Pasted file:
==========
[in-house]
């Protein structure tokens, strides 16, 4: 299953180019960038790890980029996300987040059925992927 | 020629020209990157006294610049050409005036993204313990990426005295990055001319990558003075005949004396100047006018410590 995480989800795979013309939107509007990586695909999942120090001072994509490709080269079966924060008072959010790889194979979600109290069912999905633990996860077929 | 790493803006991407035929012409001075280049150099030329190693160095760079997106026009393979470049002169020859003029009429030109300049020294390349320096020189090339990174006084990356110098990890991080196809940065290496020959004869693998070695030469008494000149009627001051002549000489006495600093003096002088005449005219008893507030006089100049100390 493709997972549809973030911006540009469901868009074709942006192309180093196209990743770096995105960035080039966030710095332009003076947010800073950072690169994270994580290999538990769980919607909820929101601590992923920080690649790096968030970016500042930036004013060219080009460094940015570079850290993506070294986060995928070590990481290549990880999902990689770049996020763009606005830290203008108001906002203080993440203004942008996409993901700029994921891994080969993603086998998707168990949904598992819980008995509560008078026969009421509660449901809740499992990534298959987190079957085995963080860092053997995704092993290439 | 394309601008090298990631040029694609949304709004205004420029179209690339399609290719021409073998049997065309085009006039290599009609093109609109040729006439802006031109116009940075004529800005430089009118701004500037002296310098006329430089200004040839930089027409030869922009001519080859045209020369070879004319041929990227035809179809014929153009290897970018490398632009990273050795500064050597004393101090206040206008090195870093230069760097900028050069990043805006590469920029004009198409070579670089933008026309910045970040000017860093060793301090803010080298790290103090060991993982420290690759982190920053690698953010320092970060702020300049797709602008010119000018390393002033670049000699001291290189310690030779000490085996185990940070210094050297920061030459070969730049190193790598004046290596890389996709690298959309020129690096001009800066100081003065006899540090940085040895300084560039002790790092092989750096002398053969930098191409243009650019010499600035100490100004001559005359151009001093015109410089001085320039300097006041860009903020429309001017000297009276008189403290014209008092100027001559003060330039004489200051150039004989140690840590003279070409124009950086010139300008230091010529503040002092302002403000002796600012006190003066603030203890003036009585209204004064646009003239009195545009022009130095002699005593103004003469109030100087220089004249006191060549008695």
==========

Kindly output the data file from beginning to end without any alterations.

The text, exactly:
[in-house]
């Protein structure tokens, strides 16, 4: 299953180019960038790890980029996300987040059925992927 | 020629020209990157006294610049050409005036993204313990990426005295990055001319990558003075005949004396100047006018410590 995480989800795979013309939107509007990586695909999942120090001072994509490709080269079966924060008072959010790889194979979600109290069912999905633990996860077929 | 790493803006991407035929012409001075280049150099030329190693160095760079997106026009393979470049002169020859003029009429030109300049020294390349320096020189090339990174006084990356110098990890991080196809940065290496020959004869693998070695030469008494000149009627001051002549000489006495600093003096002088005449005219008893507030006089100049100390 493709997972549809973030911006540009469901868009074709942006192309180093196209990743770096995105960035080039966030710095332009003076947010800073950072690169994270994580290999538990769980919607909820929101601590992923920080690649790096968030970016500042930036004013060219080009460094940015570079850290993506070294986060995928070590990481290549990880999902990689770049996020763009606005830290203008108001906002203080993440203004942008996409993901700029994921891994080969993603086998998707168990949904598992819980008995509560008078026969009421509660449901809740499992990534298959987190079957085995963080860092053997995704092993290439 | 394309601008090298990631040029694609949304709004205004420029179209690339399609290719021409073998049997065309085009006039290599009609093109609109040729006439802006031109116009940075004529800005430089009118701004500037002296310098006329430089200004040839930089027409030869922009001519080859045209020369070879004319041929990227035809179809014929153009290897970018490398632009990273050795500064050597004393101090206040206008090195870093230069760097900028050069990043805006590469920029004009198409070579670089933008026309910045970040000017860093060793301090803010080298790290103090060991993982420290690759982190920053690698953010320092970060702020300049797709602008010119000018390393002033670049000699001291290189310690030779000490085996185990940070210094050297920061030459070969730049190193790598004046290596890389996709690298959309020129690096001009800066100081003065006899540090940085040895300084560039002790790092092989750096002398053969930098191409243009650019010499600035100490100004001559005359151009001093015109410089001085320039300097006041860009903020429309001017000297009276008189403290014209008092100027001559003060330039004489200051150039004989140690840590003279070409124009950086010139300008230091010529503040002092302002403000002796600012006190003066603030203890003036009585209204004064646009003239009195545009022009130095002699005593103004003469109030100087220089004249006191060549008695």